As discussed previously, the tension is highest in parameters of primordial power spectrum, which may be an indication of missing parameters in primordial power spectrum (e.g., a running spectral index). Therefore, we have additionally considered a running spectral index and repeated our investigation. Surprisingly, we find tension increases to even a higher level. We show the marginalized parameter likelihoods and the likelihood ratios in Figure 16 and Table 7, where we find tension is also highest in the primordial power spectrum parameters. These tensions indicate there is either unaccounted contamination or the failure of the assumed cosmological model (i.e., the flat CDM model).

#### 6. Lack of Angular Correlation in the WMAP Data

Given CMB anisotropy data, we may estimate two point angular correlation as follows: where . Using (1) and (3), we may easily show that the expectation value of the correlation is given by [101]: where is a separation angle, is the window function of the observation, and is a Legendre polynomial. As shown in (26), the angular correlation is the linear combination of angular power spectrum , and therefore, possess equivalence.

In Figure 17, we show the angular correlation of the WMAP 7 year data, which are estimated, respectively, from the WMAP team’s Internal Linear Combination (ILC) map, and foreground reduced maps of V and W band. In the angular correlation estimation, we have excluded the foreground-contaminated region by applying the WMAP KQ75 mask, as recommended for non-Gaussianity study [60]. In the same plot, we show the angular correlation of the WMAP concordance model [54], where the dotted line and shaded region denote the mean value and 1 ranges of Monte-Carlo simulations at V band. For simulation, we have made realizations with the same configuration with the WMAP data (e.g., a foreground mask, beam smoothing, and instrument noise). In order to include WMAP noise in simulation, we have subtracted one Differencing Assembly (D/A) data from another, and added it to simulations.

As shown in Figure 17, there exists nonnegligible discrepancy between the data and the theoretical prediction. Most noticeably, angular correlation of WMAP data nearly vanishes at angles larger than ~60°, which are previously investigated by [30, 46–49]. In the previous investigations, the lack of large-angle correlation has been assessed by the following statistic [30, 47–49]:
The investigation shows the estimated from WMAP data is anomalously low, which requires the chance [30, 47–50]. Besides the lack of correlation at large angles, we may see from Figure 17 that correlation at small angles tends to be smaller than the theoretical prediction. Noting this, we have investigated the small-angle correlation with the following statistics:
where the square of the correlation is integrated over small angles (). Therefore, the values of and correspond to the integrated power at small and large angles respectively. In Table 8, we show and of the WMAP 7-year data. Recall that the slight difference between V and W band is due to the distinct beam size, and simulations are made accordingly for each band. In the same table, we show the *P *value, where the *P*-value denotes fractions of simulations as low as those of WMAP data. As shown in Table 8, WMAP data have unusually low values of and , as indicated by their *P*-value. It is worth to note that the *P*-value of corresponds to very high statistical significance, even though it is not as low as that of . In summary, we find anomalous lack of correlation at small angles in addition to large angles.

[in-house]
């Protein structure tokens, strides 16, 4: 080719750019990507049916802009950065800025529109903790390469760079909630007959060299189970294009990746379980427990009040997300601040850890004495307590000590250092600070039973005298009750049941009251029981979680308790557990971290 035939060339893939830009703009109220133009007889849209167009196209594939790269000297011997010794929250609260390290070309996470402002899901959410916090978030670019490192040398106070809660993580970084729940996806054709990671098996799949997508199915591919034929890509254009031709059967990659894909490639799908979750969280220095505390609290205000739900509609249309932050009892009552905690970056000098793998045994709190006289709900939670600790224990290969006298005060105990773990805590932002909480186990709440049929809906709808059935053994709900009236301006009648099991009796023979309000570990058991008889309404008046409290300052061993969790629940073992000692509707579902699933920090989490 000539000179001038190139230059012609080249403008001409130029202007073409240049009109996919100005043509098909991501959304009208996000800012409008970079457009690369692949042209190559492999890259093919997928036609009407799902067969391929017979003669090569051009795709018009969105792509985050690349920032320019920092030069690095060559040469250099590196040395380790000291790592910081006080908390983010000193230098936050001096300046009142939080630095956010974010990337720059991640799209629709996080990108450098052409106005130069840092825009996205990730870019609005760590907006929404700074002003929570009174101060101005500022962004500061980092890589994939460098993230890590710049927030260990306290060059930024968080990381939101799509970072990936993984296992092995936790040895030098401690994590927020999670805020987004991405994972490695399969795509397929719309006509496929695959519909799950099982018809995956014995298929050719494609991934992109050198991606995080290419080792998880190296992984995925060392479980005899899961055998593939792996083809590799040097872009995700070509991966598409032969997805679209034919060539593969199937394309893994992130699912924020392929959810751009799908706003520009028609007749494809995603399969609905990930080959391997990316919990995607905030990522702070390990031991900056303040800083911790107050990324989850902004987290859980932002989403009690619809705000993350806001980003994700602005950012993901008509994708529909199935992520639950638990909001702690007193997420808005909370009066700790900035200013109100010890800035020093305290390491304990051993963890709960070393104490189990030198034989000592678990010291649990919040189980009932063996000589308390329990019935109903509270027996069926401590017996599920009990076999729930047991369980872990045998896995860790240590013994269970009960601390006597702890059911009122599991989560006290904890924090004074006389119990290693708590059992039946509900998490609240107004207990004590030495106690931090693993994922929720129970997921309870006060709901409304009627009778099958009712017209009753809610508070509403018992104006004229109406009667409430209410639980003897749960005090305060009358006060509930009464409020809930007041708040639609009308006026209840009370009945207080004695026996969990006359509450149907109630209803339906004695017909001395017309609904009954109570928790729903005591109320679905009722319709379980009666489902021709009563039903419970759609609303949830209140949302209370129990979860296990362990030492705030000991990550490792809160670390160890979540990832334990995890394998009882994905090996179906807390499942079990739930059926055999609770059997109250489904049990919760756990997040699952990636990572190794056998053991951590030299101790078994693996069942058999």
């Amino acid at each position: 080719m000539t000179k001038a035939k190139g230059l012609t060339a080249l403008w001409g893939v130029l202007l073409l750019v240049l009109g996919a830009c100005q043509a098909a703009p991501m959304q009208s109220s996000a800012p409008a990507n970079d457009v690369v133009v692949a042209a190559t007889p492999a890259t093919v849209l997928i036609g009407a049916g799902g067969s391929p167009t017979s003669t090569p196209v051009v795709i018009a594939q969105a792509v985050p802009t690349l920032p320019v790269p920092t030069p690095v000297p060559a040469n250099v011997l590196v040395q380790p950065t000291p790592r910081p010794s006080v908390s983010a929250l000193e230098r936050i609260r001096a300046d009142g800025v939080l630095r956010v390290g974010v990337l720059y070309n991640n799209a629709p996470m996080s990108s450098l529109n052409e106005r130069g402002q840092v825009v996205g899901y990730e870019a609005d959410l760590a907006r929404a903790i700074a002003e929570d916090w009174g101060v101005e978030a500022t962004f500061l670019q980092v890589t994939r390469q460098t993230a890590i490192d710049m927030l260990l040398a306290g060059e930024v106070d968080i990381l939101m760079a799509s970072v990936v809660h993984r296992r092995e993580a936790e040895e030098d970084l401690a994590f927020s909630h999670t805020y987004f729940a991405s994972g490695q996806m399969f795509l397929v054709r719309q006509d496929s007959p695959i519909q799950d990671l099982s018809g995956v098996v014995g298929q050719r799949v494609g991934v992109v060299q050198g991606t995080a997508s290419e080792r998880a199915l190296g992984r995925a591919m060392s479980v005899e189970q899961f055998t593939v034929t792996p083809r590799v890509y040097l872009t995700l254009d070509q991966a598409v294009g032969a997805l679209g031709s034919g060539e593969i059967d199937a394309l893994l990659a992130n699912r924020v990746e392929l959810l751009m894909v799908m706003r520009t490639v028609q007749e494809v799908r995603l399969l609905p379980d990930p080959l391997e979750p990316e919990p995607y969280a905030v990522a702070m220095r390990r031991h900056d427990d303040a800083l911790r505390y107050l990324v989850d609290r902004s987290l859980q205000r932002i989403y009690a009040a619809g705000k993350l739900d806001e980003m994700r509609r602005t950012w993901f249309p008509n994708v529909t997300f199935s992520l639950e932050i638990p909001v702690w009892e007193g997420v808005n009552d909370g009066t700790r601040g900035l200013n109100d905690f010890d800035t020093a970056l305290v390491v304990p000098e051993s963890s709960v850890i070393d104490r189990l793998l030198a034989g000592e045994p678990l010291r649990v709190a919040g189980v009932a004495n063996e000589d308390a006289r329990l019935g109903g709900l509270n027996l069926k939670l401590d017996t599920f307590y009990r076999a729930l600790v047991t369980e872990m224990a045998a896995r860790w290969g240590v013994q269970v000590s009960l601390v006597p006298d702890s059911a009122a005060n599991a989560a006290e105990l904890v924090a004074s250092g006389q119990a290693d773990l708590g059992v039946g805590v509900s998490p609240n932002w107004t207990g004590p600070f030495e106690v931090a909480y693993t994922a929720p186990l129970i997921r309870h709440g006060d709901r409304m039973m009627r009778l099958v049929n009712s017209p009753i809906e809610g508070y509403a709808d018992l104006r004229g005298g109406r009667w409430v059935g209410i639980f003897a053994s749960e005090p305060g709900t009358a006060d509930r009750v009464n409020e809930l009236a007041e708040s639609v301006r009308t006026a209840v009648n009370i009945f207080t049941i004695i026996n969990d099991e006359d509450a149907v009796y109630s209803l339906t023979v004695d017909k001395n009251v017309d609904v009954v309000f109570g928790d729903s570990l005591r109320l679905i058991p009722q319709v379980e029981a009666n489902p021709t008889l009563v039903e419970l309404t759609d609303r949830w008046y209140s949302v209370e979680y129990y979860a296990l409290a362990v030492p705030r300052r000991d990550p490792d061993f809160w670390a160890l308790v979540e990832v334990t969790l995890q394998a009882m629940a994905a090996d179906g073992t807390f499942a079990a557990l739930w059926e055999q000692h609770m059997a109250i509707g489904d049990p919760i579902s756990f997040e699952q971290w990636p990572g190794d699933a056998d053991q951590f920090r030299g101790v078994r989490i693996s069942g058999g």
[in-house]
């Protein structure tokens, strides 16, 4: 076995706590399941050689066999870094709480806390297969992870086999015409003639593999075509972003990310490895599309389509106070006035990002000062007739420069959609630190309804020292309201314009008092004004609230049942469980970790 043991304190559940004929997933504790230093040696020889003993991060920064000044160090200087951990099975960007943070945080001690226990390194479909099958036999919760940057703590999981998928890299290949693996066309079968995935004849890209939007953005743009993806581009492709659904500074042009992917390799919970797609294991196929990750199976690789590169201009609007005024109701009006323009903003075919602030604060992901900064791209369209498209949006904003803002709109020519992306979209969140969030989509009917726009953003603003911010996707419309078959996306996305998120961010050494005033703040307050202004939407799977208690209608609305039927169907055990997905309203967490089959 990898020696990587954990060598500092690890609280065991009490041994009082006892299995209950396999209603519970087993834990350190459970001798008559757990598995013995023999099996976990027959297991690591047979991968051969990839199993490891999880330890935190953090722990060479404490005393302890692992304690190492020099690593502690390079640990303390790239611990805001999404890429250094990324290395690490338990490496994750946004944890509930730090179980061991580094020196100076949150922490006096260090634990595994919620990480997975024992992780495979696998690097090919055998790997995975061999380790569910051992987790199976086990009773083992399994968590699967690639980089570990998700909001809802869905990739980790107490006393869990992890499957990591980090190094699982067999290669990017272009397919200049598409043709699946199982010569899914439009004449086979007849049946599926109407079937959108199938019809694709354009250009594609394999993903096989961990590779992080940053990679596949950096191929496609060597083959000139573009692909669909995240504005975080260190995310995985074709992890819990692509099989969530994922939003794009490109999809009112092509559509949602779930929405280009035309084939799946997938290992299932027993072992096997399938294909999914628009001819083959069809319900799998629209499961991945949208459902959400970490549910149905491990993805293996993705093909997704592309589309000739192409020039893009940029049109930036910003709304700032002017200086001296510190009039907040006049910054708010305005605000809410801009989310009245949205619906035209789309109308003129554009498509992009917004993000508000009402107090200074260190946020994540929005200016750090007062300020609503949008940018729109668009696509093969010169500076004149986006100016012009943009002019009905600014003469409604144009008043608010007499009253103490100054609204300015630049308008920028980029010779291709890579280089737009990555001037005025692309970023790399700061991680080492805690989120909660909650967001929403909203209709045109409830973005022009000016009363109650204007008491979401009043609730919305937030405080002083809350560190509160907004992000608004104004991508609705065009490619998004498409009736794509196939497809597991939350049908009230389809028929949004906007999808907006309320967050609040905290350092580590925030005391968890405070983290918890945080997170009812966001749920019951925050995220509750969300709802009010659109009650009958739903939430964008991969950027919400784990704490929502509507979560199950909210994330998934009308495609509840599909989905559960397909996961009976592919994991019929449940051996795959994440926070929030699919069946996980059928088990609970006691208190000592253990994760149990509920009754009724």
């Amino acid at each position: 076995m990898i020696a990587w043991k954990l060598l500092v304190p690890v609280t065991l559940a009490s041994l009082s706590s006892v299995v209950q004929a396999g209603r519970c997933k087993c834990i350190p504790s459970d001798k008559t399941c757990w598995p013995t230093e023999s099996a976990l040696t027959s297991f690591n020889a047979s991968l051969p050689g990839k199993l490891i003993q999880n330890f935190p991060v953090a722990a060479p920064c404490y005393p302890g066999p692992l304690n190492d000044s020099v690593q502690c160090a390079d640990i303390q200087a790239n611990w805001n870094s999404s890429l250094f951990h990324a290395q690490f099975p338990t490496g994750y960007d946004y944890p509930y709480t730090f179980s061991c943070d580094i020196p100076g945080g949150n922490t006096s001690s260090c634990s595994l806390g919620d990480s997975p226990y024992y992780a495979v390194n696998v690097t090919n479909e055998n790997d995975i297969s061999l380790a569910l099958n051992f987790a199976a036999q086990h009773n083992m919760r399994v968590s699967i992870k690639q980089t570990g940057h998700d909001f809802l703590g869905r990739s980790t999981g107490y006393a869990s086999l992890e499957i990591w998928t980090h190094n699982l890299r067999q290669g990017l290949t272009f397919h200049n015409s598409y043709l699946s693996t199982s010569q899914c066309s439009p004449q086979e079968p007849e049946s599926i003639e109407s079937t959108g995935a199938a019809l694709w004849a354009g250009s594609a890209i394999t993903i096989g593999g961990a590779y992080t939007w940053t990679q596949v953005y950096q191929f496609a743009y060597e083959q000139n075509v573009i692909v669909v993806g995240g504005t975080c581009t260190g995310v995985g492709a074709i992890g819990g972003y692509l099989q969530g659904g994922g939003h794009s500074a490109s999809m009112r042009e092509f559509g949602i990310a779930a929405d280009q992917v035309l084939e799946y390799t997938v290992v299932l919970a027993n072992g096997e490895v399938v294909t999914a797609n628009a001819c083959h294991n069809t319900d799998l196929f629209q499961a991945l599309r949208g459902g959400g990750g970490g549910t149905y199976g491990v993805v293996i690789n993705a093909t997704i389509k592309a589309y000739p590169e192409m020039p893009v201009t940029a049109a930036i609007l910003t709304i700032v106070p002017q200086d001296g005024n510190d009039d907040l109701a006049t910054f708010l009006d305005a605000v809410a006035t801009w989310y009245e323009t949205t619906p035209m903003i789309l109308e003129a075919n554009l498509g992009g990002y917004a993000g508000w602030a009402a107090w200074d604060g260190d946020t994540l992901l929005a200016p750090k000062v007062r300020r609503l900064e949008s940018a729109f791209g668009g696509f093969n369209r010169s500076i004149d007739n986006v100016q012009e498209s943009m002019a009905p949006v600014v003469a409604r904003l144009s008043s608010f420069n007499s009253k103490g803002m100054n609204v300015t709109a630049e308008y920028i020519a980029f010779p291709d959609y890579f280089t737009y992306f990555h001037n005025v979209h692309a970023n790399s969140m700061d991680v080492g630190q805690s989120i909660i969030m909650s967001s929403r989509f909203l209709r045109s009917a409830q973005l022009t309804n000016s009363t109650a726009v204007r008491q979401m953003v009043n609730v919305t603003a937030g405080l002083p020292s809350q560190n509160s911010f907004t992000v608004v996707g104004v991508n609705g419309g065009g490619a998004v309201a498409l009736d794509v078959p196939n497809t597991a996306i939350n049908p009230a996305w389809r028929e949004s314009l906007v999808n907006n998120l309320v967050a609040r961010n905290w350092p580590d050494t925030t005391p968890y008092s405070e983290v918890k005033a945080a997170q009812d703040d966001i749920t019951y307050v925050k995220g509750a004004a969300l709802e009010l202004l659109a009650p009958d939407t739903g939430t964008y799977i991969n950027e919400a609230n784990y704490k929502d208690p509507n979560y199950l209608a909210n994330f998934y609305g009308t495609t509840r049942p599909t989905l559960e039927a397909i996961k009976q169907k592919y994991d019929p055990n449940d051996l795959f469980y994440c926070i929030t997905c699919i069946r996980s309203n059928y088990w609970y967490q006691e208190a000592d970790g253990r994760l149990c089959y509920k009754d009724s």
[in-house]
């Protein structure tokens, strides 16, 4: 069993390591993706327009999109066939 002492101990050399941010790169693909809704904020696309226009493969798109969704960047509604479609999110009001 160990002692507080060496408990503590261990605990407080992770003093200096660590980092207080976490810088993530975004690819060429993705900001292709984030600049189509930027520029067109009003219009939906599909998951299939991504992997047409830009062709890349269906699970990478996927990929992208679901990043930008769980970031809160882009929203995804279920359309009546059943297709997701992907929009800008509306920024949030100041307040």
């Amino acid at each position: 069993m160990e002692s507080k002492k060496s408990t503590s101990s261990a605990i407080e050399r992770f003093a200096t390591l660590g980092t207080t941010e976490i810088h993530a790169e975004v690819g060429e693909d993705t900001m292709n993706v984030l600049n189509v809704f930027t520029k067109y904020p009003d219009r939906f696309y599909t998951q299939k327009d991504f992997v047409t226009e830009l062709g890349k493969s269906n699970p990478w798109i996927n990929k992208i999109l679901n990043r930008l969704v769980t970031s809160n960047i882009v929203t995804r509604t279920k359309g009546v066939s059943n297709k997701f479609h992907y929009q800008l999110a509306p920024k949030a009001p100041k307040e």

In Figure 18, we show and , which are estimated from the WMAP 3-, 5-, and, 7-year data, respectively. As shown in Figure 18, the statistics of WMAP 7 year data are lowest, while WMAP 7 year data are believed to have more accurate calibration and less foreground contamination than earlier releases [7, 8, 60]. Therefore, we may not readily attribute the anomaly to calibration error or foregrounds.

##### 6.1. Investigation on Noncosmological Origins

The WMAP data contain contamination from residual galactic and extragalactic foregrounds, even though we have applied the conservative KQ75 mask [60]. In order to investigate the association with residual foregrounds, we have first subtracted the foreground-reduced W band map from that of V band. This difference map mainly contains residual foregrounds of the forementioned maps with slight amount of CMB. Recall that CMB signal is not completely cancelled out, because the beam size at V and W band differs from each other. From the difference map , we have obtained and . By comparing these values with Table 8, we may see residual foregrounds at V and W band are too small to affect the correlation power of WMAP data. In order to investigate the association of noise with the anomaly, we have produced noise maps of WMAP7 data by subtracting one Differencing Assembly (D/A) map from another D/A data of the same frequency channel.

In Table 9, we show and estimated from the noise maps. Comparing Table 8 with Table 9, we may see that the noise is not significant enough to cause the correlation anomalies of the the WMAP data. In Figure 19, we show the values of and for each year and D/A data. As shown in Figure 19, the anomaly is not associated with a particular D/A channel nor a year data, but present at all year and D/A channels, which indicates the correlation anomaly is not due to the temporal malfunctioning of a particular D/A instrument. We have also investigated simulations produced by the WMAP team, which are discussed in the Section 2. From the simulated maps, we have estimated and , which are plotted in Figure 20. As shown in Figure 20, statistics of simulated data are significantly higher than those of WMAP data. Therefore, the anomaly may be indeed cosmological or due to systematics, which we do not understand well.